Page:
My wife and I bought two vehicles in the past year, one a new sport-utility vehicle and the other a 2015 sedan. Both times before we made a final buying decision, I checked to make sure the vehicles included spare tires.
Years ago it would have been assumed a vehicle included a spare, but that's far from the case today. Nearly a third of new vehicles no longer carry a spare tire, a fact that likely will surprise some motorists when facing the dreaded on-road flat.
Vehicle makers have quietly removed spares from more and more models. I understand their quest to reduce a vehicle's weight as much as possible to meet rising fuel economy standards. As engineers jump through hoops to trim ounces in some cases, they find it hard to overlook the massive weight savings that come from getting rid of a mini-spare along with the jack and wrench set.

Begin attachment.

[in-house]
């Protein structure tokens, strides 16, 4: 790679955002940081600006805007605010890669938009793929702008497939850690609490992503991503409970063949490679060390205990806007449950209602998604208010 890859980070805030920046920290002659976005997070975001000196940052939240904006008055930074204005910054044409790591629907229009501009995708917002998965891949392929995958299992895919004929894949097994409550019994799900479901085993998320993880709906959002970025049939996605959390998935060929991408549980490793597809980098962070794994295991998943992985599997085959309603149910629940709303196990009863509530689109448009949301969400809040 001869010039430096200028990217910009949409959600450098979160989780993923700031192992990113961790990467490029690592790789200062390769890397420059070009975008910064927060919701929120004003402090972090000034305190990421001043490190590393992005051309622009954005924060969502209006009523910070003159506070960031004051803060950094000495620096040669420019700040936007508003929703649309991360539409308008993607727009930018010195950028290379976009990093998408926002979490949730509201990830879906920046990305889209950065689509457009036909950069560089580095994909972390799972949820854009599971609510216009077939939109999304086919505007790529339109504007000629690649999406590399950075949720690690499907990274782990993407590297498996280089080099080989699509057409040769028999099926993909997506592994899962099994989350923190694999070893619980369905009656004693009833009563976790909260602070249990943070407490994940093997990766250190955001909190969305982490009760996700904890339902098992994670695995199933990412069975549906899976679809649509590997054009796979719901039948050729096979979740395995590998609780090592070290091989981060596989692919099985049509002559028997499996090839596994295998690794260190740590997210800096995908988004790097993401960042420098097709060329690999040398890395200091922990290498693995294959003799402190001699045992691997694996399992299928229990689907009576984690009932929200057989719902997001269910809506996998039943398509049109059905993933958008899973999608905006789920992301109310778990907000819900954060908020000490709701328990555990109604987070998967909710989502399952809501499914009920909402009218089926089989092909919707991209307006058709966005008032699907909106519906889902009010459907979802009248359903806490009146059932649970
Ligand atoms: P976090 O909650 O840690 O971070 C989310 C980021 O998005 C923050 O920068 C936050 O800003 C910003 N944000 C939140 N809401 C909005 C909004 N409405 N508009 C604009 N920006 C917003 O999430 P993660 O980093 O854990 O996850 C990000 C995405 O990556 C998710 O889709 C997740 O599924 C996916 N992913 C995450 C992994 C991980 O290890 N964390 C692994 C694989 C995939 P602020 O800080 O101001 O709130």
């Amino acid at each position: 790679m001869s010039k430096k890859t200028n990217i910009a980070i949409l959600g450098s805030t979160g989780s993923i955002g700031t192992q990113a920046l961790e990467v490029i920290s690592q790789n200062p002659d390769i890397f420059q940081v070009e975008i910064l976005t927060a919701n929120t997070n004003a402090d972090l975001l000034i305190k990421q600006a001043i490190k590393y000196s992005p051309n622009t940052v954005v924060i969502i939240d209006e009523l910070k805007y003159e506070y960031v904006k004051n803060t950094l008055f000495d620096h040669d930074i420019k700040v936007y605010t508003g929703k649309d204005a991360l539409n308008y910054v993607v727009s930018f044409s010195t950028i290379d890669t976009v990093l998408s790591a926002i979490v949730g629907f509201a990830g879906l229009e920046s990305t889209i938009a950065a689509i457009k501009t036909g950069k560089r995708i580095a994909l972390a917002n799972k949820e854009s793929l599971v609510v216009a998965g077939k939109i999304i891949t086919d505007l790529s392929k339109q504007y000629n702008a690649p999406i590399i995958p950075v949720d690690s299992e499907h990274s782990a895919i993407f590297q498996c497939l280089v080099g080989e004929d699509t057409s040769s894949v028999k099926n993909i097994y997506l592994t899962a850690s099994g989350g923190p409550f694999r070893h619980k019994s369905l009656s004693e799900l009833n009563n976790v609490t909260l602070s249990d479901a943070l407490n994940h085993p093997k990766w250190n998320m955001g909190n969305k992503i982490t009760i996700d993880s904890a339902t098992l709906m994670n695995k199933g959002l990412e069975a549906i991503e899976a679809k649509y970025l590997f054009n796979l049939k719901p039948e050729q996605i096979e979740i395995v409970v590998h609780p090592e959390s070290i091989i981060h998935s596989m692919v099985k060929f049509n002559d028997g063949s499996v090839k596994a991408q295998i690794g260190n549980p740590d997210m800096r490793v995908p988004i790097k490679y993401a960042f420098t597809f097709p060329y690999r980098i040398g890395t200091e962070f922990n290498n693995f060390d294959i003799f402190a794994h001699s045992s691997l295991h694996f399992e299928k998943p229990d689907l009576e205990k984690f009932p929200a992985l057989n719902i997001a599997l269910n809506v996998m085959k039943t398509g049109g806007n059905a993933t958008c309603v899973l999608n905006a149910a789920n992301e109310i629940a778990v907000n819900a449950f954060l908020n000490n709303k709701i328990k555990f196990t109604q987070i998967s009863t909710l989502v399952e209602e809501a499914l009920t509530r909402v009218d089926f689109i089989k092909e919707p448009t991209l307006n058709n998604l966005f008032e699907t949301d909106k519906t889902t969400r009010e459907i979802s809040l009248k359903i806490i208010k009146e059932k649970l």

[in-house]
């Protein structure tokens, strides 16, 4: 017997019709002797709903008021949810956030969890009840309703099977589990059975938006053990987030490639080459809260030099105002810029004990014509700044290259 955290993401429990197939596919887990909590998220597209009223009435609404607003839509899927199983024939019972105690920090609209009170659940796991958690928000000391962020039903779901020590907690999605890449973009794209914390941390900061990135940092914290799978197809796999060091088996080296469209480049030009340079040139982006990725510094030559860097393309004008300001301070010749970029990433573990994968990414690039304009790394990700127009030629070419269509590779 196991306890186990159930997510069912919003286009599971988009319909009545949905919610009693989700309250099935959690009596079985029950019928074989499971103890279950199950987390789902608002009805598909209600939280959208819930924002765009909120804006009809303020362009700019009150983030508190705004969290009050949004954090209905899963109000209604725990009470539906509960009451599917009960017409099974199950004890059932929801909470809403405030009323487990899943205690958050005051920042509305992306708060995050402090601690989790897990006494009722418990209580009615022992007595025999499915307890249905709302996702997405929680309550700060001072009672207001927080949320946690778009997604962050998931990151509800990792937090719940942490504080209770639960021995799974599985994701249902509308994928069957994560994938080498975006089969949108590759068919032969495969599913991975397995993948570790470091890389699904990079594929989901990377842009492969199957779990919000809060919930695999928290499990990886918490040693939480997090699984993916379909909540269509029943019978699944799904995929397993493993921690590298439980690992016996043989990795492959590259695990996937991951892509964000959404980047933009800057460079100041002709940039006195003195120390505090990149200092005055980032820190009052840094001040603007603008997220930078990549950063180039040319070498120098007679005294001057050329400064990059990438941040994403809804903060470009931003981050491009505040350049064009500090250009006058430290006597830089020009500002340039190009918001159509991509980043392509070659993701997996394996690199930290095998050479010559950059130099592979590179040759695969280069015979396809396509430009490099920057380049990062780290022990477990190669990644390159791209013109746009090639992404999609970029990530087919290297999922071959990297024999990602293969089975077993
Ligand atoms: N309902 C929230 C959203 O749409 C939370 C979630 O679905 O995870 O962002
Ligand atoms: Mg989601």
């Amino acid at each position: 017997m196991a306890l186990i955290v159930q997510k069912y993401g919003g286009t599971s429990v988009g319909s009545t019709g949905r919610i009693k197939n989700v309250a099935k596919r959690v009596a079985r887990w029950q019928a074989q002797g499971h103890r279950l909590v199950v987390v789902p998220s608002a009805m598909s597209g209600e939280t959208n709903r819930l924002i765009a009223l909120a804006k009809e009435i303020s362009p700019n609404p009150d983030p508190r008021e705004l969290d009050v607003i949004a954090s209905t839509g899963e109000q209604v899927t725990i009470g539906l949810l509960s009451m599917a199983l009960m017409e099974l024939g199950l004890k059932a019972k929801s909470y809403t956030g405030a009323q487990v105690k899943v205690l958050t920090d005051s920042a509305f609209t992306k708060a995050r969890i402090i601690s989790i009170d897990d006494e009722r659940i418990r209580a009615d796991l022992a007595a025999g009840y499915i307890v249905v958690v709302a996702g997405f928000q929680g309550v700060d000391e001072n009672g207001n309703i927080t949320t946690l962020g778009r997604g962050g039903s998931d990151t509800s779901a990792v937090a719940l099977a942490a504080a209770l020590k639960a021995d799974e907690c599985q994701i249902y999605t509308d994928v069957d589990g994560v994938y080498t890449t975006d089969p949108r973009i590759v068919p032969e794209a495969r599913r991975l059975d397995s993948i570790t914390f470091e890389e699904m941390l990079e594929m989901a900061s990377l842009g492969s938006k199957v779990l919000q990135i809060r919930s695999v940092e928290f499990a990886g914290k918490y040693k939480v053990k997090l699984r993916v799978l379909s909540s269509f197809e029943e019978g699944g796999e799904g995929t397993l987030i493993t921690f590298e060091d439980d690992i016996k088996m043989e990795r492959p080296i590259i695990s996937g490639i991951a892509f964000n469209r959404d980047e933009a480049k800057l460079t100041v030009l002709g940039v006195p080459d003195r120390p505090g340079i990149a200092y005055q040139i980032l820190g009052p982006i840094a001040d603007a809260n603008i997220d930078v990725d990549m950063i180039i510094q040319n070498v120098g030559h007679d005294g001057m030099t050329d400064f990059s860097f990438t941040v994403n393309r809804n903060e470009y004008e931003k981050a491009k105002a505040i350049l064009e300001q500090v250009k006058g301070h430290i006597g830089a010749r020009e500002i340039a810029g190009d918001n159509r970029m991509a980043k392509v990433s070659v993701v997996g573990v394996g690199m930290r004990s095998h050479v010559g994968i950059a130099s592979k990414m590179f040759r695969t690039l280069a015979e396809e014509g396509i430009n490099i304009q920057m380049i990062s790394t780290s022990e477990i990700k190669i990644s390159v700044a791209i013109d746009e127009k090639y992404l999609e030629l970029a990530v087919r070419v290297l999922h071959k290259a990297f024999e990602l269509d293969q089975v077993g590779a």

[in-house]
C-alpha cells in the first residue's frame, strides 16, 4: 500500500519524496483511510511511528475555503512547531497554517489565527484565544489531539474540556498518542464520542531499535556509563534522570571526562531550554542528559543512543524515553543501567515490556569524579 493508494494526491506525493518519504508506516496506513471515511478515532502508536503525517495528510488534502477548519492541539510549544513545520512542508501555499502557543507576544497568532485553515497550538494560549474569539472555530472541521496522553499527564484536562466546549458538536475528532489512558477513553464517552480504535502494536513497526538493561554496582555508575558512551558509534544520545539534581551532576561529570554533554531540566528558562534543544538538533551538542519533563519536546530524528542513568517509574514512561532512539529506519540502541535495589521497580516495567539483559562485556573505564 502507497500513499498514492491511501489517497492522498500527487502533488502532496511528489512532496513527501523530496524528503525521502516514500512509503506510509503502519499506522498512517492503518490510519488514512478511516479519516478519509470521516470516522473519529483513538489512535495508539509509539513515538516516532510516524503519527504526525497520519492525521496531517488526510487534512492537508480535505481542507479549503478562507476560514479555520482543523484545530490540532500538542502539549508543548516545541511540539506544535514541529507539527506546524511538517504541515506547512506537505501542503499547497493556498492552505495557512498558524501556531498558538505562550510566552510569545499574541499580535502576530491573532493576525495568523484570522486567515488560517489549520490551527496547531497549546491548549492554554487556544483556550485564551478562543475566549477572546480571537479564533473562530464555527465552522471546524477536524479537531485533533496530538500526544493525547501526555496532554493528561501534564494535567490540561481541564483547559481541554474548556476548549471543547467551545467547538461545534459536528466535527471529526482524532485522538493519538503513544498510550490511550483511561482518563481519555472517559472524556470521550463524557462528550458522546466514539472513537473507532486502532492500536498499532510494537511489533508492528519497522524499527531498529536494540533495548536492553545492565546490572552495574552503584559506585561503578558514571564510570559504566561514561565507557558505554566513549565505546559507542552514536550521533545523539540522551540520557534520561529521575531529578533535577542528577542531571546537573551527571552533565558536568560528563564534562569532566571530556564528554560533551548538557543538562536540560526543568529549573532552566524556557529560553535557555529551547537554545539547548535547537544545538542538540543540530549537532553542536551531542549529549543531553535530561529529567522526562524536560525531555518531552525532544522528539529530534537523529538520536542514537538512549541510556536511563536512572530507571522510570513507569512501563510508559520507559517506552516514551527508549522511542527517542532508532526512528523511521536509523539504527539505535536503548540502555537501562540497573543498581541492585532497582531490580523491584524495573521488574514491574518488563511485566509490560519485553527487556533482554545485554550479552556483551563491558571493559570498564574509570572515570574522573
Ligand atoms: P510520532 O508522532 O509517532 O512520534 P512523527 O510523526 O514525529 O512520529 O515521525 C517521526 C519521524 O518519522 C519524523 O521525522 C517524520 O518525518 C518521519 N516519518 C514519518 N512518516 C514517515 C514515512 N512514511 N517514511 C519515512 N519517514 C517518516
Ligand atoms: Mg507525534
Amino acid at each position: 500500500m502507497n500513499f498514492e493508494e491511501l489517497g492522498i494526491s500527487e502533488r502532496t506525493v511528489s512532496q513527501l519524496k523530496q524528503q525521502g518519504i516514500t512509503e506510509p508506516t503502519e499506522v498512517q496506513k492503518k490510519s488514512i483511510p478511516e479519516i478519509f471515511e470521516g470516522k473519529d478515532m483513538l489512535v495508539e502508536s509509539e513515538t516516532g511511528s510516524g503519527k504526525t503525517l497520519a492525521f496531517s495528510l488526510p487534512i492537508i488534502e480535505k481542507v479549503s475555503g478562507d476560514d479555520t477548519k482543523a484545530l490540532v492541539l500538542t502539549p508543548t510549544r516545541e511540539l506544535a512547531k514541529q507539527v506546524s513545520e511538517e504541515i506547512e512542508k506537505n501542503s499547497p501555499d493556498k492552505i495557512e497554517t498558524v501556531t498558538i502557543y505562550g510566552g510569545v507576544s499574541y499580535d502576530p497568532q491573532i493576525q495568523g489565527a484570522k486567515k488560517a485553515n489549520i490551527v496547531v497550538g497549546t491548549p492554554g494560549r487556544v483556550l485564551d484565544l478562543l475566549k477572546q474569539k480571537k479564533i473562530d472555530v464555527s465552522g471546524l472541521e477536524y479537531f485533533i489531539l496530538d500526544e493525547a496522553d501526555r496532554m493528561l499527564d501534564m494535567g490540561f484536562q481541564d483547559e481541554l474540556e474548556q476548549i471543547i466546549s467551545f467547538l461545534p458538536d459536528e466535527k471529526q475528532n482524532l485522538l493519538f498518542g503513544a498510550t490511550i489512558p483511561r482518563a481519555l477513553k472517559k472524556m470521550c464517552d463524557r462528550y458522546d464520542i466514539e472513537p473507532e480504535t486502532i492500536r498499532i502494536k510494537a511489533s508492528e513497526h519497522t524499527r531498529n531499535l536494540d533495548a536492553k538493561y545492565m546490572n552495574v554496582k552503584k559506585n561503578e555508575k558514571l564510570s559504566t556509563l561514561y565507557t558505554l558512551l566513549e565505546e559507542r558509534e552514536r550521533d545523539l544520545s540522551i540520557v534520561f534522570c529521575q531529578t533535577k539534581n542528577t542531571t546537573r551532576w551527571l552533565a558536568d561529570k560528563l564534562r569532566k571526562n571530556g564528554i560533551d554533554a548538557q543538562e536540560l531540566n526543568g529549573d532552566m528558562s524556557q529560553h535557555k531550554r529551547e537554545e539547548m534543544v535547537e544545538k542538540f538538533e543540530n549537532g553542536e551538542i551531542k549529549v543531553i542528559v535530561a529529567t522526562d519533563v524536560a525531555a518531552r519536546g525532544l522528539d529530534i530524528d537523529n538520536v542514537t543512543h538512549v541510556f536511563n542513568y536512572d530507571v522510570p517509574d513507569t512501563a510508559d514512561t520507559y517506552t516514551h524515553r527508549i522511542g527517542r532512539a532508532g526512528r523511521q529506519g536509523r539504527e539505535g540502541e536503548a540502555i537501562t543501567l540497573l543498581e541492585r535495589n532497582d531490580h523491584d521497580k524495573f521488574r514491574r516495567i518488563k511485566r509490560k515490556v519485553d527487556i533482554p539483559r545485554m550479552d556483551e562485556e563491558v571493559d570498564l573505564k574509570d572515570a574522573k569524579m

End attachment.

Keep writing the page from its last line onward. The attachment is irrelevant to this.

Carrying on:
But I'll be honest: I don't care, I want to keep my spare. For me it's both a case of safety and convenience. I have had some flat tires in recent years, and I don't want to be left with the alternative of a tire inflator kit that can repair small punctures, but has no value when dealing with a blowout or sidewall damage. Don't get me wrong, I probably wouldn't be changing the spare myself. I'm not a 30-year member of AAA for nothing.
For its part, AAA has done a good job of putting focus on how the trend to ditch the spare can be a hassle for drivers. It found that 20 percent of U.S. drivers don't know how to change a flat, and it responded to 450,000 emergency calls in 2016 from drivers stranded without a spare tire.
And I'm not alone in my beliefs. While far from scientific data, 80 percent of respondents to our recent web poll voted to keep the spare, with roughly 50 percent more people casting ballots than in typical weeks.
So the message is clear: Don't ditch the donut!